Pianist Sonny Clark enjoyed only a short career as a performing and recording musician. His premature death at age 31 due to drug abuse was a major blow to the Jazz fraternity, but unfortunately incidents like these were not uncommon among Jazz musicians of the 40s 50s and 60s. Sonny Clark's style as a pianist owed much to Bud Powell and for the duration of his career he has maintained a bop-inspired sound which was much in demand in New York in the mid 50s. Before he came east, he worked in San Francisco with Vido Musso and Oscar Pettiford in the early '50s, settled in Los Angeles, made his first recordings with Teddy Charles and then worked with Buddy DeFranco's quartet (1953-56); He also worked with Sonny Criss, Frank Rosolino and the Lighthouse All-Stars. Moving to New York in 1957, Clark became a fixture on Blue Note, recording several classics as a leader and recording no less than 7 albums in 1957 alone. Out of his total output for Blue Note, in particular Dial S for Sonny, Cool Struttin' and Sonny's Crib are noteworthy. During the late 50s he teamed up with several Jazz giants of the time both as a leader and appearing as a sideman with Grant Green, Sonny Rollins, Donald Byrd, Hank Mobley, Lou Donaldson and Curtis Fuller among many others.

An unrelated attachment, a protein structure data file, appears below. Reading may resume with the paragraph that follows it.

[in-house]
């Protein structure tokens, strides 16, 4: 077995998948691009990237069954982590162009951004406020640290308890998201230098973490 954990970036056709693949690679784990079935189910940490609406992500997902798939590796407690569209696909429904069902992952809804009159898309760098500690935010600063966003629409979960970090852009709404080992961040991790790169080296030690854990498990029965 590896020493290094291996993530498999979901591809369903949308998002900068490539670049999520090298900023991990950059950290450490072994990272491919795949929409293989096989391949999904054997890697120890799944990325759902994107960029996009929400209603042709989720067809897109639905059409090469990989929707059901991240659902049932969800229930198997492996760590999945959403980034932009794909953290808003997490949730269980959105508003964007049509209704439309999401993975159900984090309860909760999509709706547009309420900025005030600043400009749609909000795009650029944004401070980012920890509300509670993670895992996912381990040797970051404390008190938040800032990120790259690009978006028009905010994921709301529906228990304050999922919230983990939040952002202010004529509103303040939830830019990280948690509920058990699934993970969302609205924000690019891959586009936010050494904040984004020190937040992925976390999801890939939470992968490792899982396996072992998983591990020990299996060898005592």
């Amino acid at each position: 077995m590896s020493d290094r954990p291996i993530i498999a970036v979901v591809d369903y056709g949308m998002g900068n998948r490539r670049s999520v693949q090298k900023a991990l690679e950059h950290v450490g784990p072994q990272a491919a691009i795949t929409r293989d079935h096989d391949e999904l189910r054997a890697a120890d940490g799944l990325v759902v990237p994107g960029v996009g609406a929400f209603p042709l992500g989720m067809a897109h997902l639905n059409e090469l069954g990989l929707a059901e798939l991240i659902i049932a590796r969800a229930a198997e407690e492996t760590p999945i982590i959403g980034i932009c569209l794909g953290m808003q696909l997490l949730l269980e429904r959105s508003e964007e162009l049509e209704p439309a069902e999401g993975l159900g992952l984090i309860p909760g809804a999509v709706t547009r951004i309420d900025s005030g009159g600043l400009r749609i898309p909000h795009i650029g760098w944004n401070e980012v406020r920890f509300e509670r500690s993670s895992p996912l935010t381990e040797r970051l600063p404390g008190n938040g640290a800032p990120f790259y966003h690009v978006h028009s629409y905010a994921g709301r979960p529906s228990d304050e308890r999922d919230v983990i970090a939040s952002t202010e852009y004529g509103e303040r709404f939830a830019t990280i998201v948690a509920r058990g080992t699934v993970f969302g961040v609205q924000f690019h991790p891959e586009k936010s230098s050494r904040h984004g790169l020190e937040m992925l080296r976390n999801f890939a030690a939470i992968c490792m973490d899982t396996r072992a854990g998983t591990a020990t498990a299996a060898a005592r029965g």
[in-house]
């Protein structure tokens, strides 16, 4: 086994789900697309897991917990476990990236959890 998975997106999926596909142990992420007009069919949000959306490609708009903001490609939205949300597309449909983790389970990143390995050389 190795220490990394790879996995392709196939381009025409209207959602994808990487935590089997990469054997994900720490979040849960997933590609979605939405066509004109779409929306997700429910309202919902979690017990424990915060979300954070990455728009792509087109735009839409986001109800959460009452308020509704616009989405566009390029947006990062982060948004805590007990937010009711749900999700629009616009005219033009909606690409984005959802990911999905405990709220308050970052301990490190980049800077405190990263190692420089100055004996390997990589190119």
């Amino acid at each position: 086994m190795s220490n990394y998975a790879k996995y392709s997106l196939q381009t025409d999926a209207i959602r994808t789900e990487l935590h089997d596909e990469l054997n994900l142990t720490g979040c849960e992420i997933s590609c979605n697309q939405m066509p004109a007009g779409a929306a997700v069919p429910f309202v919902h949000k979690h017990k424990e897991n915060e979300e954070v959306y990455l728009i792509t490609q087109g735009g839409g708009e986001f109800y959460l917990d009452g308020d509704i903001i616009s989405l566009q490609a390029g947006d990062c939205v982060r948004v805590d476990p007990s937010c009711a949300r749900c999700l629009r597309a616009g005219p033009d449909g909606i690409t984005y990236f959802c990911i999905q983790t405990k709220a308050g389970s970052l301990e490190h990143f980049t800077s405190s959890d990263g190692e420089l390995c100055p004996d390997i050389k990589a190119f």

Recommended Recordings
Dial "S" for Sonny Blue Note
Sonny's Crib Blue Note
Sonny Clark Trio Blue Note
Cool Struttin' Blue Note
Quintet Blue Note
Complete Cool Struttin' [limited edition] Blue Note
The Best of the Blue Note Years Blue Note
Sonny Clark Trio Blue Note
My Conception Blue Note
Leapin' and Lopin' Blue Note
Grant Green; Complete Quartets w. Sonny Clark Blue Note

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